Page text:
Australia to stop taxing certain offshore income of Indian tech firms under IndAus ECTA

Australia agrees to amend its domestic tax law to stop taxation of certain offshore income of Indian firms providing technical services to Australian clients.

By Jai Patel and Peter Madden

Australia and India signed an Economic Co-operation and Trade Agreement (Agreement) on 2 April 2022, in which Australia has agreed to stop the taxation of offshore income of Indian firms providing technical services to Australia. 

This development is significant because Indian information technology service companies have received unfavourable decisions from litigation in Australia regarding the taxation of services provided to Australian clients by their employees based in India.

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The Indian companies argued that such services should not be taxable in Australia as those services were not sourced in Australia and were not royalties under the domestic tax law of Australia. 

In Satyam Computer Services Limited v Commissioner of Taxation [2018] FCAFC 172 (now Tech Mahindra Limited) the Full Federal Court of Australia held that payments received by an Indian company from its Australian resident clients were deemed to have had an Australian source by application of Article 23 (source) because they were considered royalty in accordance with Article 12(3)(g) (royalty) of the Australia – India Tax Treaty.

The Economic Co-operation and Trade Agreement details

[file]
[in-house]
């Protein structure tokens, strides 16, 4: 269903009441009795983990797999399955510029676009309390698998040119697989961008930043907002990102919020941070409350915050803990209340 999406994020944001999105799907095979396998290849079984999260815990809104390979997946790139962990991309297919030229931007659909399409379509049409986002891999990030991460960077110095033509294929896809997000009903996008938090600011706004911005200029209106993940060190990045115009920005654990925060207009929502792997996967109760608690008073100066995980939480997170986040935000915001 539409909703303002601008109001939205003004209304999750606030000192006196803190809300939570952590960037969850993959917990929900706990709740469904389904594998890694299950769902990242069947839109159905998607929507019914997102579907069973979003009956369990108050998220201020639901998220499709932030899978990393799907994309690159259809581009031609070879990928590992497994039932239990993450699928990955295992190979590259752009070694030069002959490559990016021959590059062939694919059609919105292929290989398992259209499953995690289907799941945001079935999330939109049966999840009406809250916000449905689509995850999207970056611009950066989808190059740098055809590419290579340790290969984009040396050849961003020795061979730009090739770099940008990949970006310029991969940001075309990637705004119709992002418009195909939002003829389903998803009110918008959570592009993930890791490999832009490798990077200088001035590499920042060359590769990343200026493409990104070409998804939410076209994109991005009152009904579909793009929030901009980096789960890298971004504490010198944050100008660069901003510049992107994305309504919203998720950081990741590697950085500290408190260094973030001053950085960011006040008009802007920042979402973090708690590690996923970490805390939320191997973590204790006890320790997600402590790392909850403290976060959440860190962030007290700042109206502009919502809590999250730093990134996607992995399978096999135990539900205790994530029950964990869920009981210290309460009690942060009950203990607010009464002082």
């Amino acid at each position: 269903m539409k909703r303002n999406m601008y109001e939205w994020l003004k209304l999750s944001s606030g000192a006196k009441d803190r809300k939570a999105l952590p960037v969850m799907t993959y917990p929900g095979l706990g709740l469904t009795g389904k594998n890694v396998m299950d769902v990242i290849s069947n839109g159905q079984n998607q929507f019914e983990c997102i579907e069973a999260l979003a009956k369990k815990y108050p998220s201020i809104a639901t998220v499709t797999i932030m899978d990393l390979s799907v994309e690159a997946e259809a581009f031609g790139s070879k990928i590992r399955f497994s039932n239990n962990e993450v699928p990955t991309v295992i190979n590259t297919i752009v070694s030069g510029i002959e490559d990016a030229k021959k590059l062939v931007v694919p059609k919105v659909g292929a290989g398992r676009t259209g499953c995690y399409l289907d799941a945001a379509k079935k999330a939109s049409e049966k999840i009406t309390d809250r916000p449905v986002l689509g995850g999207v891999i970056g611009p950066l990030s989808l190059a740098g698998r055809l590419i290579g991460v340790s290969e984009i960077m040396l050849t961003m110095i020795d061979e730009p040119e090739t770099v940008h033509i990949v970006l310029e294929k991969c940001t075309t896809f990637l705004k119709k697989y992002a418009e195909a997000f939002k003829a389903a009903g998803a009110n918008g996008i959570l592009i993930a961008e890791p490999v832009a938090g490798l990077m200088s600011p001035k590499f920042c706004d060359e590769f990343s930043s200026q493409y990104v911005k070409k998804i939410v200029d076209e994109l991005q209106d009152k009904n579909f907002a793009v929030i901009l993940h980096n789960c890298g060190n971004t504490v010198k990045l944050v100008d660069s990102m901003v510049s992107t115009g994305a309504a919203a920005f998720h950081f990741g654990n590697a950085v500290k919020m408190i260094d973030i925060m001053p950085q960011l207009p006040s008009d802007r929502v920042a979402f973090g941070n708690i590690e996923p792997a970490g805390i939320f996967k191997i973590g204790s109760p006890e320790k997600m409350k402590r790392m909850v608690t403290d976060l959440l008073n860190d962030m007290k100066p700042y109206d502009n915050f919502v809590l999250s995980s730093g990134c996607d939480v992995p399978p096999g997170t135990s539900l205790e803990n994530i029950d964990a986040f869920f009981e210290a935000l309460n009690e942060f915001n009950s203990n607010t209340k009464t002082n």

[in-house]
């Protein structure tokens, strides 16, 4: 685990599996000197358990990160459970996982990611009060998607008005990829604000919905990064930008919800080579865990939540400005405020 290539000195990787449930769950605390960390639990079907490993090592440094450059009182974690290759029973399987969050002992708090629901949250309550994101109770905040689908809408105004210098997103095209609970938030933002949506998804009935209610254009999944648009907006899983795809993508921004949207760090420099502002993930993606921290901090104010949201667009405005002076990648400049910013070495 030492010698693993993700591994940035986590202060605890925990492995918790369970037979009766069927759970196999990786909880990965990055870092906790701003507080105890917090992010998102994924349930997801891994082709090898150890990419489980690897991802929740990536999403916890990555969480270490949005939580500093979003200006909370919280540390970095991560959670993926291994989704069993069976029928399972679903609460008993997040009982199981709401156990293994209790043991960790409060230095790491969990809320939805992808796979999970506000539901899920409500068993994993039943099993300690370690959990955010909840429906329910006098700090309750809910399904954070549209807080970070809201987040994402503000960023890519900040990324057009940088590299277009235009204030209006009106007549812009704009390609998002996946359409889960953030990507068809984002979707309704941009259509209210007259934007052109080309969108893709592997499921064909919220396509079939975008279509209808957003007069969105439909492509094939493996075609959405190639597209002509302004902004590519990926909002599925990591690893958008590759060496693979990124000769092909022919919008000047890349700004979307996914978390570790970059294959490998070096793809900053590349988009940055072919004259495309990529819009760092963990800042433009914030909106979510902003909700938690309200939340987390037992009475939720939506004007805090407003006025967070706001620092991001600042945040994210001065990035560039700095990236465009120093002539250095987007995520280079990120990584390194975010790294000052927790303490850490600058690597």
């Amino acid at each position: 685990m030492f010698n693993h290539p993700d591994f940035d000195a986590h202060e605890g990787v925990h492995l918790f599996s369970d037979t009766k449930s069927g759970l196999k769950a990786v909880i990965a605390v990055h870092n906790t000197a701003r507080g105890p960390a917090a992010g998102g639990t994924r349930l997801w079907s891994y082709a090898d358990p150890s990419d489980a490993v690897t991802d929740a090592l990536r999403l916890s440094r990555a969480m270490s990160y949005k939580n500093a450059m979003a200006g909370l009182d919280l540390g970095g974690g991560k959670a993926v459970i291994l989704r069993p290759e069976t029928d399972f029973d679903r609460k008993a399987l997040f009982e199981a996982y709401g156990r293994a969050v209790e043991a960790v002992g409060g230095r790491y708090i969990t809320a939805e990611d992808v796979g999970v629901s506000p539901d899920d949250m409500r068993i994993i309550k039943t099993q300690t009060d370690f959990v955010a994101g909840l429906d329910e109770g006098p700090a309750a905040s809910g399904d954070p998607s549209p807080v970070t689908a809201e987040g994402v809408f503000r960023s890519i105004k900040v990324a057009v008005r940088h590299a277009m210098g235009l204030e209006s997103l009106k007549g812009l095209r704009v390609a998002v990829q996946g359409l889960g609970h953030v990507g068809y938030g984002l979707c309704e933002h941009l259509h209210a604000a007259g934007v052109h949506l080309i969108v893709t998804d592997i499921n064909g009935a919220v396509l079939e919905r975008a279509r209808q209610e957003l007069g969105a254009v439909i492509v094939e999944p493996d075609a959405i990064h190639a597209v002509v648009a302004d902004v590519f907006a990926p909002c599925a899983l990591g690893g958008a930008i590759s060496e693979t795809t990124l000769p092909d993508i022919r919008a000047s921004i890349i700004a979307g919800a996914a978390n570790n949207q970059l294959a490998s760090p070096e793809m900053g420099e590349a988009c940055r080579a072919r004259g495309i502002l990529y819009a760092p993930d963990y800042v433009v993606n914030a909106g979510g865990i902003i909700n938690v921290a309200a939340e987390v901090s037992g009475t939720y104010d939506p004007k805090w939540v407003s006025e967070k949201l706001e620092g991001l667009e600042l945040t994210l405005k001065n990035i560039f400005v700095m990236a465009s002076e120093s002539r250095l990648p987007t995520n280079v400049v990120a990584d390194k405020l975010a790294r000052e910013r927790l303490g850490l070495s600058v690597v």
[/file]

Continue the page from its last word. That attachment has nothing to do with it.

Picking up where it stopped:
In connection with the signing of this Agreement, the following understanding between the Federal Government and the Government of India was documented by way of a side letter:

  • The Government of Australia has agreed to amend Australian domestic taxation law to stop the taxation of offshore income of Indian firms providing technical services to Australia; and
  • Australia will implement the amendments to its domestic taxation legislation in a similar time period as the Agreement.

The proposed amendments will come into effect on the date the Agreement enters into force and shall constitute an integral part of the Agreement.


The recent decisions of the Australian courts in Satyam and Tech Mahindra have adversely impacted several Indian engineering, software and other Indian companies providing technical services from India to their Australian clients.

The Agreement should provide welcome relief from Australian tax for those Indian companies providing services to Australian clients from India.

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The Agreement seems to propose a prospective change in the domestic law of Australia and which would help Indian companies providing services to Australian clients going forward.

There will be no change of the taxation in India for Australian companies providing similar services from Australia to clients in India.

Contributing Authors: Peter Madden, Director, KPMG Australia and Jai Patel, Head of India Business Practice, KPMG Australia

Disclaimer: This article was first published by KPMG Tax Now. The opinions expressed within this article are the personal opinions of the author. The Australia Today is not responsible for the accuracy, completeness, suitability, or validity of any information in this article. All information is provided on an as-is basis. The information, facts, or opinions appearing in the article do not reflect the views of The Australia Today and The Australia Today News does not assume any responsibility or liability for the same.